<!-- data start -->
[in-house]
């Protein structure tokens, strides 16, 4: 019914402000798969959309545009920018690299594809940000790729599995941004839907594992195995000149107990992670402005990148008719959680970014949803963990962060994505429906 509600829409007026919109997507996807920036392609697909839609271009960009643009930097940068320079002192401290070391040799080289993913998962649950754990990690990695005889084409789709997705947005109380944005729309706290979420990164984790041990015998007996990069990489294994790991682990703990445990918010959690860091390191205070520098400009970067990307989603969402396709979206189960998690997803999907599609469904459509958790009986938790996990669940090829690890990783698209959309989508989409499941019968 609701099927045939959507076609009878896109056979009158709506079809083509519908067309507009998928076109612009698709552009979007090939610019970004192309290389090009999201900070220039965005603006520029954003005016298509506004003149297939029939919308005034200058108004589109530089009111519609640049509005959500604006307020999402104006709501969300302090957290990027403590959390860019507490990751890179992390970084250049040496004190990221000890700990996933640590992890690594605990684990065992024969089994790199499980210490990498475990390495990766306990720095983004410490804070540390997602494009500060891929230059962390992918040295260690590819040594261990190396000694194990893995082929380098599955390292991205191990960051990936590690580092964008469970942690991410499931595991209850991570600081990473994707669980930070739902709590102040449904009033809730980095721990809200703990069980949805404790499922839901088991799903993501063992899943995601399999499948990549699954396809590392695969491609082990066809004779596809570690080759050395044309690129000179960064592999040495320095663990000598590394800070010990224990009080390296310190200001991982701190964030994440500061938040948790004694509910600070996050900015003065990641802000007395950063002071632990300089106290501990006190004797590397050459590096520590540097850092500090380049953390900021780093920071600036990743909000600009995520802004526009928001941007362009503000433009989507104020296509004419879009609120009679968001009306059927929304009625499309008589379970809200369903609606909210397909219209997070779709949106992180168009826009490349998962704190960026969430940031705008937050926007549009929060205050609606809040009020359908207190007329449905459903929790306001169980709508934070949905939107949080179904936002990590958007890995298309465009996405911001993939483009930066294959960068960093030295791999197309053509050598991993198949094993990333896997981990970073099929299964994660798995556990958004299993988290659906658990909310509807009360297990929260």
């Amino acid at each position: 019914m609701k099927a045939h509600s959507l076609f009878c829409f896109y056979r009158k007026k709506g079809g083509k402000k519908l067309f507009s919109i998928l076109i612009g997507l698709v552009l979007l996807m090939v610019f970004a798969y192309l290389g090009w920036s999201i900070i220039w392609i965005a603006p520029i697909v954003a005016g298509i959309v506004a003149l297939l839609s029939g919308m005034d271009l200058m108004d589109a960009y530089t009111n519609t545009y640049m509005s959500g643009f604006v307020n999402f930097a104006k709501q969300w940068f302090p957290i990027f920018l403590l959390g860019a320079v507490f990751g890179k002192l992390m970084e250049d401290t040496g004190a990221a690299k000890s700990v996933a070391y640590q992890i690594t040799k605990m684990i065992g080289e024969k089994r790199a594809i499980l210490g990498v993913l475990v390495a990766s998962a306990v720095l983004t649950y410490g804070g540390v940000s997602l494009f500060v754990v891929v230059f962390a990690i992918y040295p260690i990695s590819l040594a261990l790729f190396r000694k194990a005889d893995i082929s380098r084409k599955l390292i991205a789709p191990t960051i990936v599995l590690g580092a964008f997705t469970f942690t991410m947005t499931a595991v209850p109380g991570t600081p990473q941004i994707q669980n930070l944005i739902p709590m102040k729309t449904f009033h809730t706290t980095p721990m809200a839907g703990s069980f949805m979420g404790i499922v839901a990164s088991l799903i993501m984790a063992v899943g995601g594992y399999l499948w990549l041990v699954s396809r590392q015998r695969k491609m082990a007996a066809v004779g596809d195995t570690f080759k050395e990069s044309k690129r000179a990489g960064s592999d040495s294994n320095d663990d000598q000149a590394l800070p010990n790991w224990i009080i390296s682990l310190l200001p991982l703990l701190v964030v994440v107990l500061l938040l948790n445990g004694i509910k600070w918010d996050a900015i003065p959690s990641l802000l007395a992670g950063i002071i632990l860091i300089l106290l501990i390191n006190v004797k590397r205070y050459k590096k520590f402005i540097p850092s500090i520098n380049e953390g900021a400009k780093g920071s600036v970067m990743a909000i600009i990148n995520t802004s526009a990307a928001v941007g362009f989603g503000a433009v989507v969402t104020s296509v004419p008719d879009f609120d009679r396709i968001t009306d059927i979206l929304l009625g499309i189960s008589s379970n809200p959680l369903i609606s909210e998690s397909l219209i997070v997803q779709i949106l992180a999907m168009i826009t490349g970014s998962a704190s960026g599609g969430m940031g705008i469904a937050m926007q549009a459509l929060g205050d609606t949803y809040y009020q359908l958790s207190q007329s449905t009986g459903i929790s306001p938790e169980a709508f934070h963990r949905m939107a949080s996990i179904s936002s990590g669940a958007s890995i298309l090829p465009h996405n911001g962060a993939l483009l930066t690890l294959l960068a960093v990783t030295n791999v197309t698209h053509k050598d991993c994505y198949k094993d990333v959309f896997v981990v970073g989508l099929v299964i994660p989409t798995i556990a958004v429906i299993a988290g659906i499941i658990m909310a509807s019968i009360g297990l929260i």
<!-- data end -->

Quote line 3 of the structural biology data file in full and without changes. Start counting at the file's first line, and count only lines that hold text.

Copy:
């Amino acid at each position: 019914m609701k099927a045939h509600s959507l076609f009878c829409f896109y056979r009158k007026k709506g079809g083509k402000k519908l067309f507009s919109i998928l076109i612009g997507l698709v552009l979007l996807m090939v610019f970004a798969y192309l290389g090009w920036s999201i900070i220039w392609i965005a603006p520029i697909v954003a005016g298509i959309v506004a003149l297939l839609s029939g919308m005034d271009l200058m108004d589109a960009y530089t009111n519609t545009y640049m509005s959500g643009f604006v307020n999402f930097a104006k709501q969300w940068f302090p957290i990027f920018l403590l959390g860019a320079v507490f990751g890179k002192l992390m970084e250049d401290t040496g004190a990221a690299k000890s700990v996933a070391y640590q992890i690594t040799k605990m684990i065992g080289e024969k089994r790199a594809i499980l210490g990498v993913l475990v390495a990766s998962a306990v720095l983004t649950y410490g804070g540390v940000s997602l494009f500060v754990v891929v230059f962390a990690i992918y040295p260690i990695s590819l040594a261990l790729f190396r000694k194990a005889d893995i082929s380098r084409k599955l390292i991205a789709p191990t960051i990936v599995l590690g580092a964008f997705t469970f942690t991410m947005t499931a595991v209850p109380g991570t600081p990473q941004i994707q669980n930070l944005i739902p709590m102040k729309t449904f009033h809730t706290t980095p721990m809200a839907g703990s069980f949805m979420g404790i499922v839901a990164s088991l799903i993501m984790a063992v899943g995601g594992y399999l499948w990549l041990v699954s396809r590392q015998r695969k491609m082990a007996a066809v004779g596809d195995t570690f080759k050395e990069s044309k690129r000179a990489g960064s592999d040495s294994n320095d663990d000598q000149a590394l800070p010990n790991w224990i009080i390296s682990l310190l200001p991982l703990l701190v964030v994440v107990l500061l938040l948790n445990g004694i509910k600070w918010d996050a900015i003065p959690s990641l802000l007395a992670g950063i002071i632990l860091i300089l106290l501990i390191n006190v004797k590397r205070y050459k590096k520590f402005i540097p850092s500090i520098n380049e953390g900021a400009k780093g920071s600036v970067m990743a909000i600009i990148n995520t802004s526009a990307a928001v941007g362009f989603g503000a433009v989507v969402t104020s296509v004419p008719d879009f609120d009679r396709i968001t009306d059927i979206l929304l009625g499309i189960s008589s379970n809200p959680l369903i609606s909210e998690s397909l219209i997070v997803q779709i949106l992180a999907m168009i826009t490349g970014s998962a704190s960026g599609g969430m940031g705008i469904a937050m926007q549009a459509l929060g205050d609606t949803y809040y009020q359908l958790s207190q007329s449905t009986g459903i929790s306001p938790e169980a709508f934070h963990r949905m939107a949080s996990i179904s936002s990590g669940a958007s890995i298309l090829p465009h996405n911001g962060a993939l483009l930066t690890l294959l960068a960093v990783t030295n791999v197309t698209h053509k050598d991993c994505y198949k094993d990333v959309f896997v981990v970073g989508l099929v299964i994660p989409t798995i556990a958004v429906i299993a988290g659906i499941i658990m909310a509807s019968i009360g297990l929260i």